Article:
At this point in our evolution we do not have an office manager or anyone to help with the paperwork, emails, camper accounts, phone calls, social media or any of the other loose ends that fall through the cracks in our office processes. I am so grateful for the patience and flexibility that our camper parents grant us during the summer weeks. I can only imagine what it must be like to have a child of yours at camp and not be able to contact them or hear about how they are doing. It becomes tricky to have campers call home on our one land line, or send picture updates to worried parents. Our parents have been so supportive and understanding. Thank you! Jack and I work with other camp directors all the time and constantly hear horror stories about the parents who send their kids to other camps. We have a hard time relating. I love getting a chance to connect with our camper families. One of my favorite parts of running camp are the hours I get to spend on the phone or the texts I get about how campers are doing throughout the year. Our parents are the best. Thank you for your support, understanding, and commitment to Stomping Ground!
Plans for next summer
We are currently in the process of talking with the Girl Scouts (who own our facility) about when we can run camp next summer. In addition to the typical Stomping Ground program we are looking into adding a two week session and a new one week program called Arts Fest. Our idea behind Arts Fest is to dedicate a week of programming to the arts for teens. Musicians, visual artists, writers, dancers from all over would take over camp for one week. Daily activities would be structured more like studio classes and there would be spontaneous art projects happening all the time. Evening programs would be concerts or gallery openings or artist lectures. One reason for this was our artist in residency program that we launched this past summer was such a success that we wanted to double down on that kind of a partnership between the arts community and the camp community. I spent four years at art school and am constantly balancing my love for painting, drawing, and creating with my love for kids, community, and building a more empathetic world. I am floored by the idea of possibly being able to combine them in a more concrete way at camp this summer. More details on all of this soon. We are jumping through hoops with the Girl Scouts and can’t confirm dates or programs yet. We should have more details by the end of this month. I will be giving all of our current families a call to hear more about how your summer went and get feedback this month as well.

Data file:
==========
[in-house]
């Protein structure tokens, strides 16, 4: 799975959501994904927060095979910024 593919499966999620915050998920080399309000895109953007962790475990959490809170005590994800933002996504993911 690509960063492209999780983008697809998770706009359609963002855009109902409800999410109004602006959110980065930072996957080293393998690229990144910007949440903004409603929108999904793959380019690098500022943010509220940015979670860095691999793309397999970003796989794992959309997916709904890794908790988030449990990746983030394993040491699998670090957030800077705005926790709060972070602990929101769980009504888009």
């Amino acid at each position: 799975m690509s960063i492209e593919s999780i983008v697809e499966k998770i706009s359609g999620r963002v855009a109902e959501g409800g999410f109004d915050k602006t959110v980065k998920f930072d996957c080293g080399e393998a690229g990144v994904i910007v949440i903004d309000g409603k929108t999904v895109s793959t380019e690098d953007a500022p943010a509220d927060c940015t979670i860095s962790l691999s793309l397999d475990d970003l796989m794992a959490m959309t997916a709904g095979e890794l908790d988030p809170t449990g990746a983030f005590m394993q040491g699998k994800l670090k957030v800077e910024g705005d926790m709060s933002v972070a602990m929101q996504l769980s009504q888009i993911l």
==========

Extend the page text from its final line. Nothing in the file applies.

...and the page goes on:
Another focus of this fall and winter will be fundraising. After a successful Day of Giving this past spring we are hoping to dig into some more fundraising events and opportunities this year so we can bring more kids to camp that normally couldn’t afford it. Last summer we brought over 100 kids to camp on some form of scholarship and gave away just under $50,000 in scholarships. This year we want to do more. It is core to our mission to provide camp to anyone interested regardless of financial limitations. We will be reaching out to more agencies and networking with more social workers to bring kids to camp from urban centers that would traditionally not have access to a camp program like Stomping Ground. Stomping Ground works because we have people from tons of different backgrounds, experiences, and locations. As we continue to grow, we remain dedicated to continuing to bringing more campers from underserved communities and more campers families who just need a little help.
2017 was the best summer yet. I plan on working to make 2018 even better. Thank you for your love, support, and understanding as we keep trying new things and working to create an empathetic world through camp.